World premieres and revivals await audiences of the 2020-21 season, under new direction from Carlos Acosta.

Birmingham Royal Ballet

Source: Bill Cooper

Kenneth Macmillan’s Romeo and Juliet ballet can be seen in Plymouth, Birmingham and London this autumn.

In his first year as director of the Birmingham Royal Ballet, Carlos Acosta has announced details of the upcoming season of events, starting in June. Literary inspired dance and music from the Royal Philharmonic Orchestra are among the major events.

Summer festival

In London and Birmingham, a three-week summer festival will bring together dancing and music curated by the director. Included on the mixed bill is Theme and Variations, described as a ‘love letter to classical Russian ballet’ set to Tchaikovsky’s Orchestral Suite No.3, and a production of Don Quixote that rounds off the Birmingham International Dance Festival, an adaptation filled with jumps, pirouettes and lifts.

Birmingham Royal Ballet

Source: Johan Persson

Audiences can see Carlos Acosta’s production of Don Quixote at the Birmingham Hippodrome this year - the first time it will perform in the UK outside of London.

The festival will begin in Sadler’s Wells (10th-13th June) before moving to the Birmingham Hippodrome (19th-27th June).

Visual artist Conrad Shawcross will present his artwork alongside the festival. The Ada Project is inspired by Victorian mathematician and visionary Ada Lovelace; Shawcross’s robotic instrument is based on aspects of her work and is accompanied by a series of musical commissions and live performances, as well as evening talks as part of its exhibition programme taking place in the Lilian Baylis Studio from 10th-13th June.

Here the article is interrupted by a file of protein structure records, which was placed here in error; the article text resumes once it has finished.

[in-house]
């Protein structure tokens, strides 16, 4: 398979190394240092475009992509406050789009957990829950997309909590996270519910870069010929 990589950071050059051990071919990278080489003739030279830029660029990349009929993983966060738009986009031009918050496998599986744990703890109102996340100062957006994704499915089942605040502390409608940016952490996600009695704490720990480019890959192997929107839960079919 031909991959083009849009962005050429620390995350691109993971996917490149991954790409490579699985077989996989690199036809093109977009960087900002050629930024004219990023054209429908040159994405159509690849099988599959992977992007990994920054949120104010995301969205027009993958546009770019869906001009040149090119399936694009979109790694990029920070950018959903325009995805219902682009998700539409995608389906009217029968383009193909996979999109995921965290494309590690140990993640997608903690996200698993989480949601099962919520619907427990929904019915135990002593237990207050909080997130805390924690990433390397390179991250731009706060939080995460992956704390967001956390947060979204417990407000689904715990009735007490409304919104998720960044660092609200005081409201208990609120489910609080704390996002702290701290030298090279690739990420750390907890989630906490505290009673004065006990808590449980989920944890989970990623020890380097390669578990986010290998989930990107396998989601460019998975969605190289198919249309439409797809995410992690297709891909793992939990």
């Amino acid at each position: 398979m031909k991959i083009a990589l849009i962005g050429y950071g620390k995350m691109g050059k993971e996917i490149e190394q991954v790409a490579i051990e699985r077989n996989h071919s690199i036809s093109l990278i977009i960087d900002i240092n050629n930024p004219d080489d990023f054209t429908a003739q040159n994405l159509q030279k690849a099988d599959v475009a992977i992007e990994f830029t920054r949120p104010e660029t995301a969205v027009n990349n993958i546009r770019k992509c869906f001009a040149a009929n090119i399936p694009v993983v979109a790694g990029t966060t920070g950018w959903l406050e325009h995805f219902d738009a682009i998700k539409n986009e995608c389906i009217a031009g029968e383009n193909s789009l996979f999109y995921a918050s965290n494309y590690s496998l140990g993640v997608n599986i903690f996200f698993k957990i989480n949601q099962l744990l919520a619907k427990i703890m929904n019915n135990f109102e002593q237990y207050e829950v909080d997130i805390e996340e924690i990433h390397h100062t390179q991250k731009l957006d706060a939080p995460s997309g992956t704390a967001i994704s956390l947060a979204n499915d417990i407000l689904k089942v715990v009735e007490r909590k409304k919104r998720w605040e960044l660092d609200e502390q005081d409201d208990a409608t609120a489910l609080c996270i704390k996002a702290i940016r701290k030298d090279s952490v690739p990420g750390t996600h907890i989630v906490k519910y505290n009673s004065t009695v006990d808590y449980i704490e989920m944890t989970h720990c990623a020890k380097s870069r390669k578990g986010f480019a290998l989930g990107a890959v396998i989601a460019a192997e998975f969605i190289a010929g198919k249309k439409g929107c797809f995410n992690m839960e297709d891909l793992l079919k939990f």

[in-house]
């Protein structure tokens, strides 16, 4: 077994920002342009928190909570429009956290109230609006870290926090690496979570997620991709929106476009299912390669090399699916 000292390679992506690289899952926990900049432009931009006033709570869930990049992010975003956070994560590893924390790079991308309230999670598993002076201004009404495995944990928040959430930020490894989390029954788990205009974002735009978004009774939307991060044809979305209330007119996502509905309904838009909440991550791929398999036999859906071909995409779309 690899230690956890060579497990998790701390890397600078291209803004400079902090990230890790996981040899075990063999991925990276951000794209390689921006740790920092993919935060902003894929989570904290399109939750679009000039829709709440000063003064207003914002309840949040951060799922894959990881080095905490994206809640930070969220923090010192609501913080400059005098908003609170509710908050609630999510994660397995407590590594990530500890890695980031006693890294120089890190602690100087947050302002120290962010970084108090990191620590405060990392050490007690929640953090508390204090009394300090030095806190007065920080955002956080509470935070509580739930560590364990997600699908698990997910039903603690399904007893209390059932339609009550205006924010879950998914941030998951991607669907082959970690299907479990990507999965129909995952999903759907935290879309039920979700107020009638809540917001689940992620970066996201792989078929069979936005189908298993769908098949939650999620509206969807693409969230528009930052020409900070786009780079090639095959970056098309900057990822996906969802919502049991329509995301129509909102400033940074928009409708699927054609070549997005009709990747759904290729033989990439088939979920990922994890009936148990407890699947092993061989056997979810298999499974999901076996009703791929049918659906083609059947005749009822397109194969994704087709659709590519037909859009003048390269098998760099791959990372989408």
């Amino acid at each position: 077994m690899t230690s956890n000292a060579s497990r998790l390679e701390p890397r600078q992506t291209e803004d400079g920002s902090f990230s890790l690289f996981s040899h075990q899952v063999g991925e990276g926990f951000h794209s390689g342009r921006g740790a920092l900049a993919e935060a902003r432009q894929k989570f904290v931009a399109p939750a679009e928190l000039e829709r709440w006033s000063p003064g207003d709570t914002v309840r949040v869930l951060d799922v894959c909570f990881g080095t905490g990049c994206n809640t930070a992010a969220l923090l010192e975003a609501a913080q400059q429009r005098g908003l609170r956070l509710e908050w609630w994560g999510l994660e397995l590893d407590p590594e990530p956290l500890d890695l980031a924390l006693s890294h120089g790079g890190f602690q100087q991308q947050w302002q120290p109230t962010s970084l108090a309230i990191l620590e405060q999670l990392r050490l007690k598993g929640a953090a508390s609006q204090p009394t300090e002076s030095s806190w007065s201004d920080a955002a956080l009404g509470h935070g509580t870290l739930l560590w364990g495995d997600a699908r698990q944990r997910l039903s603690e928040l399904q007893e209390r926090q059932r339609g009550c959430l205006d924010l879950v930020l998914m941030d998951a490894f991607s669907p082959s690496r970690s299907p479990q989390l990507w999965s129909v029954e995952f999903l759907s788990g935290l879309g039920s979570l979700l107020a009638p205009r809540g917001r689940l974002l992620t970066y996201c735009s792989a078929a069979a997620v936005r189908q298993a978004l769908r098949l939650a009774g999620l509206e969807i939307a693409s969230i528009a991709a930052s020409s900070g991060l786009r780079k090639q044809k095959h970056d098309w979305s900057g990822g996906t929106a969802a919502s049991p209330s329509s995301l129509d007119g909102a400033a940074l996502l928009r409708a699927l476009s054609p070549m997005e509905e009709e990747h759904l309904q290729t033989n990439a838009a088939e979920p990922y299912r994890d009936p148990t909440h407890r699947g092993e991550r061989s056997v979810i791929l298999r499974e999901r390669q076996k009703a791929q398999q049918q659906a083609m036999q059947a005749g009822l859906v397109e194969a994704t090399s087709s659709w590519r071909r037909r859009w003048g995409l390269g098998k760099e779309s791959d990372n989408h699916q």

The festival will culminate in a free Family Day on Saturday 27th June, welcoming families to explore Birmingham Hippodrome, which will contain child-friendly activities (arts and crafts, face painting, technology and art workshops, ballet training and music workshops) as well as entry to the day’s performance of Don Quixote and The Ada Project exhibition.

Autumn triple bill

To commemorate the 250th anniversary of Beethoven’s birth, Uwe Scholz will make his UK debut with Seventh Symphony in October, a celebration of the famous composer’s music accompanied on stage by 36 dancers. The second work on the programme is a choreographed piece from Morgann Runacre-Temple, commissioned by the Ballet Now initiative, and the programme ends with Forgotten Land, described as an ‘epic and melancholic’ performance. 

Birmingham Royal Ballet

Source: Joris-Jan Bos Photography

The ‘epic and melancholic’ Forgotten Land will be set to Sinfonia da Requiem by composer Benjamin Britten.

The three performances can be seen at the Birmingham Hippodrome from 1st to 3rd October, arriving at Sadler’s Wells on the 27th and 28th.

Romeo and Juliet and Cinderella

Kenneth Macmillan’s ballet adaptation of Shakespeare’s Romeo and Juliet will arrive in Plymouth, Birmingham and London in October, while the story of Cinderella will be brought to stages from January 2021. This interpretation of the Disney classic from David Bintley remains one of the most popular ballets in the company’s repertoire, and was broadcast by the BBC in 2010.

Birmingham Royal Ballet

Source: Roy Smiljanic

Cinderella will be performed at theatres in Southampton, Salford, Birmingham, Plymouth, Sunderland and Bristol in early 2021.

Ballet at the Royal Albert Hall

Birmingham Royal Ballet will return to the Royal Albert Hall on 12th February 2021 to perform with the Royal Philharmonic Orchestra for An Evening of Music and Dance. Also, in celebration of 30 years since the Birmingham Royal Ballet moved to Birmingham, the company will perform Sir Peter Wright’s version of The Nutcracker at the London venue, featuring period costumes and projections. It arrives at the Royal Albert Hall in December 2020, after a run at the Birmingham Hippodrome from late November. 

Groups are welcome at all Birmingham Royal Ballet performances, many of which offer group discounts. Organisers can get in touch with the box office at specific venues, or contact Kate Howells at the Birmingham Royal Ballet: